Mary Keitany
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Kenya omits fastest active men’s, women’s marathoners from Olympic team

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Kenya named its six-person Olympic marathon team on Tuesday. It includes neither the men’s world-record holder nor the second-fastest woman of all time.

The team, according to its Twitter account:

Eliud Kipchoge — Berlin, London winner
Stanley Biwott — New York winner
Wesley Korir — top Kenyan at Boston (fourth)

Jemima Sumgong — London winner
Visiline Jepkesho — Paris winner
Helah Kiprop — Tokyo winner

Missing from the men’s team is world-record holder Dennis Kimetto, as reported last week to little surprise.

Tuesday’s revelation was that the women’s team does not include Mary Keitany, the 2014 and 2015 New York City Marathon winner and second-fastest woman of all time. Only the retired Paula Radcliffe has bettered Keitany’s 2:18:37 from the 2012 London Marathon.

Keitany won the 2014 and 2015 New York City Marathons but struggled in her last 26.2-mile race, finishing ninth in London on April 24. She also finished fourth at the London Games.

Instead, the roster includes Jepkesho, whose only major marathon was a 20th-place finish at the 2015 World Championships. Jepkesho, 28, won the Paris Marathon in 2:25:53 on April 3.

Kiprop won the World Championships silver medal last year and the Tokyo Marathon in 2:21:27 on Feb. 28, a personal-best time.

Keitany and Chicago Marathon winner Florence Kiplagat were on a reported preliminary roster last week but were relegated to reserves in Tuesday’s announcement.

For the second straight Olympics, all of Kenya’s runners will be making their Olympic marathon debut. Kipchoge earned 5000m bronze in 2004 and silver in 2008.

In 2012, Kenya’s Olympic team did not include Patrick Makau, then the world-record holder, or Geoffrey Mutai, who then had the fastest 26.2-mile time ever (but on a course that wasn’t record eligible).

MORE: Boston Marathon winners not assured Olympic spots

World champion wins doping case citing bodily fluids from boyfriend

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LAUSANNE, Switzerland (AP) — A world champion canoeist won a doping case Monday after persuading a tribunal that her positive test was caused by bodily fluid contamination from her boyfriend.

The International Canoe Federation (ICF) ended its investigation into 11-time world champion Laurence Vincent Lapointe, who tested positive for a steroid-like substance in July. She faced a four-year ban and could have missed her event’s Olympic debut at the Tokyo Games.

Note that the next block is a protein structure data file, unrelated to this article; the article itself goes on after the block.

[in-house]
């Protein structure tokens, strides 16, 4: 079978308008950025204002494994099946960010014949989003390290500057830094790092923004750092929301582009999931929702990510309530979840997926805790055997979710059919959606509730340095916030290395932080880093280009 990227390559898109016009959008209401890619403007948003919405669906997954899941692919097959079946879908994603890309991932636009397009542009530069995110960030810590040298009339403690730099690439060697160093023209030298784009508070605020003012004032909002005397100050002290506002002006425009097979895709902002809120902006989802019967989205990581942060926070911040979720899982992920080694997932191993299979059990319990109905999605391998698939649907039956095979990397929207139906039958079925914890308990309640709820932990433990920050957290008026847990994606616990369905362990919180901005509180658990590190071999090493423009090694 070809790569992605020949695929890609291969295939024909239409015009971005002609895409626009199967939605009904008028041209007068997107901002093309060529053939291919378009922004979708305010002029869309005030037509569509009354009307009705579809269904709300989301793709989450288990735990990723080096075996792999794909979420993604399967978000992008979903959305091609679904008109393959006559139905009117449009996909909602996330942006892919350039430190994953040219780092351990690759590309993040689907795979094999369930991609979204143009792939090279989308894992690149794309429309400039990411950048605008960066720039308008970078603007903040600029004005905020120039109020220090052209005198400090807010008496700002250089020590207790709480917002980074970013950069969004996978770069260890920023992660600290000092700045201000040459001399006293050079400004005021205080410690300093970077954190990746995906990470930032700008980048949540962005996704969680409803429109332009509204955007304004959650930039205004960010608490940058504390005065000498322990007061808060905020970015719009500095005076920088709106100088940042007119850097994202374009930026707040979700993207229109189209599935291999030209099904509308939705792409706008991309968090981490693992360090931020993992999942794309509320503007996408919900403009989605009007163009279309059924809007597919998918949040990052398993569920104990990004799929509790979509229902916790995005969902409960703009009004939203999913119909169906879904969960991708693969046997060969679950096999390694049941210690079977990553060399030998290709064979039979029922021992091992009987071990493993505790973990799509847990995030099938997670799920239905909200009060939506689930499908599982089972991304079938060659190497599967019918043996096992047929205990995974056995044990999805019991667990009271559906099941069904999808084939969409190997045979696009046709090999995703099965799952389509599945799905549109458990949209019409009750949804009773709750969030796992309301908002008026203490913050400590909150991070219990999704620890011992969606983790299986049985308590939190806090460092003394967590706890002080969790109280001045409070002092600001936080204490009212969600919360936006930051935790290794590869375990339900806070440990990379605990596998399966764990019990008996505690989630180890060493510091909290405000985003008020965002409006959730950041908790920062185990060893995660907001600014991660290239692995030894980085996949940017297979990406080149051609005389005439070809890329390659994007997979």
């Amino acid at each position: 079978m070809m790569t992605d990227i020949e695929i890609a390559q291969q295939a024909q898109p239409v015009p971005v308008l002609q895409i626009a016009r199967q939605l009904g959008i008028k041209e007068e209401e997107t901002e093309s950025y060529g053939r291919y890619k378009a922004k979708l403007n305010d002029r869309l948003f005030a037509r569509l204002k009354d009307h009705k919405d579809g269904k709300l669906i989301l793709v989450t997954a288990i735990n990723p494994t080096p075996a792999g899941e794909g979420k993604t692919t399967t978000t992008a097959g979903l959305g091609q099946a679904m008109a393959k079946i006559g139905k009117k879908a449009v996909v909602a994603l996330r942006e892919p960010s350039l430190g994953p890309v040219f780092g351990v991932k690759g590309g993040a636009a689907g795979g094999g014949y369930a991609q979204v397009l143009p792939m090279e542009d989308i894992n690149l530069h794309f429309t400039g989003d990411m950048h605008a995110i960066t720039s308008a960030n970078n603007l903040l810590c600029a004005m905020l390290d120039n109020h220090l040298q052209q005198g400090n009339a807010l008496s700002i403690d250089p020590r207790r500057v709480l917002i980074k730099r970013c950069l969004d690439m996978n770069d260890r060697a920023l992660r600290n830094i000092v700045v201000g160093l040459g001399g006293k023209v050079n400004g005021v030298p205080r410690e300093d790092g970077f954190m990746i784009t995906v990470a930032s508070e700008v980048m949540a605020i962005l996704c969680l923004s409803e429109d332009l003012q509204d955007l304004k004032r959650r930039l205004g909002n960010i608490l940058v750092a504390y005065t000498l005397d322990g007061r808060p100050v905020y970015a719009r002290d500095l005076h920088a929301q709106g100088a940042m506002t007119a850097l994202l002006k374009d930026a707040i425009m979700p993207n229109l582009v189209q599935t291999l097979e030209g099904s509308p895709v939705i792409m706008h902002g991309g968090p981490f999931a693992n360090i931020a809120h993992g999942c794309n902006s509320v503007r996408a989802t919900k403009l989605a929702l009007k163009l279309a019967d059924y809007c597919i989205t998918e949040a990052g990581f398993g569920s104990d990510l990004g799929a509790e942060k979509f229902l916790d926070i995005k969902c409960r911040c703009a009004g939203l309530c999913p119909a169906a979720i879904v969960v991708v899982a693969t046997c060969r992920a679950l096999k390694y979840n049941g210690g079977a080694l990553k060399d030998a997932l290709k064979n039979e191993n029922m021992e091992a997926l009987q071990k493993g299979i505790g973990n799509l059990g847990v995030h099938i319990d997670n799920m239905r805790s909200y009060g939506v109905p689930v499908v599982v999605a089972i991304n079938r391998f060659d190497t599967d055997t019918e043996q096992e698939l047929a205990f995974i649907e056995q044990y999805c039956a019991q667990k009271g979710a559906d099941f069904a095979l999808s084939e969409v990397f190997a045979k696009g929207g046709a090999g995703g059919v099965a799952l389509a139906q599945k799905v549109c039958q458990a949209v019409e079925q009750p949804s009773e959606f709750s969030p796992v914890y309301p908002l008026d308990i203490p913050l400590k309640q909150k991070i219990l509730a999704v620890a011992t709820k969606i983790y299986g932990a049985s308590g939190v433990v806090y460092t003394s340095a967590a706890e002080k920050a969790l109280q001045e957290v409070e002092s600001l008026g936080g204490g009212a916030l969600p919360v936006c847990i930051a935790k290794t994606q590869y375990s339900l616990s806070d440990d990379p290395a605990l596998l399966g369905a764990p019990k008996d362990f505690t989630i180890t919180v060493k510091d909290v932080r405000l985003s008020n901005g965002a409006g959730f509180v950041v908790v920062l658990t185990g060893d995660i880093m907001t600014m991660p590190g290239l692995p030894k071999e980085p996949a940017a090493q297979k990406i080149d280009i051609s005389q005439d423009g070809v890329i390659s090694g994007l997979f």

The Canadian canoe sprint racer and her lawyer detailed in a news program that laboratory analysis of hair from her then-boyfriend showed he was likely responsible for a tiny presence of ligandrol in her doping sample.

“The ICF has accepted Ms. Vincent Lapointe’s evidence which supports that she was the victim of third-party contamination,” the governing body said in a statement, clearing her to return to competition.

The legal debate is similar to tennis player Richard Gasquet’s 2009 acquittal in the “cocaine kiss” case. The Court of Arbitration for Sport accepted Gasquet’s defense that kissing a woman who had taken cocaine in a Miami nightclub, after he had withdrawn injured from a tournament, caused his positive test.

The 27-year-old Vincent Lapointe was provisionally suspended for almost six months and missed the 2019 World Championships, which was a key qualifying event for the Tokyo Olympics. American 17-year-old Nevin Harrison won the 200m world title in her absence.

She can still qualify for the Olympic debut of women’s canoe sprint events with victory at a World Cup event in May in Germany.

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U.S. women’s soccer team begins Olympic qualifying, which should rest on one match

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The U.S. women’s soccer team has never been in danger in Olympic qualifying, but that doesn’t change this fact: It must win on Feb. 7 to reach the Tokyo Games.

The CONCACAF tournament begins Tuesday in Houston, where the world champion Americans face world No. 72 Haiti. The last two group games are against No. 68 Panama on Friday and No. 37 Costa Rica on Feb. 3. The top two nations from the group advance to Feb. 7 semifinals.

The U.S. roster, with 18 of its 20 players coming from the 2019 World Cup team, is here.

Since CONCACAF qualifies two nations to the Olympics, the semifinals are the deciding games.

Should the U.S. win its group, it would face the runner-up from the other group in a winner-goes-to-Tokyo match. The other group (world ranking):

Canada (8)
Mexico (37)
Jamaica (53)
St. Kitts and Nevis (127)

Chaos could result in the unlikely event that either the U.S. or Canada finishes second in its group, and the two North American powers play a semifinal.

The U.S. is undefeated in Olympic qualifying history, since the tournament format began in 2004 — 15-0 with a goal differential of 88-1 (not counting matches played once they’ve already clinched qualification). The lone goal allowed came in a group-stage match in 2008, when the U.S. was already assured a spot in the semifinals.

Still, the U.S. knows the feeling of one poor outing in an important match. In 2010, it lost to Mexico in a winner-to-the-World Cup match. The U.S. was forced to win a last-chance, home-and-home playoff against a UEFA team — Italy — for the last spot in the World Cup.

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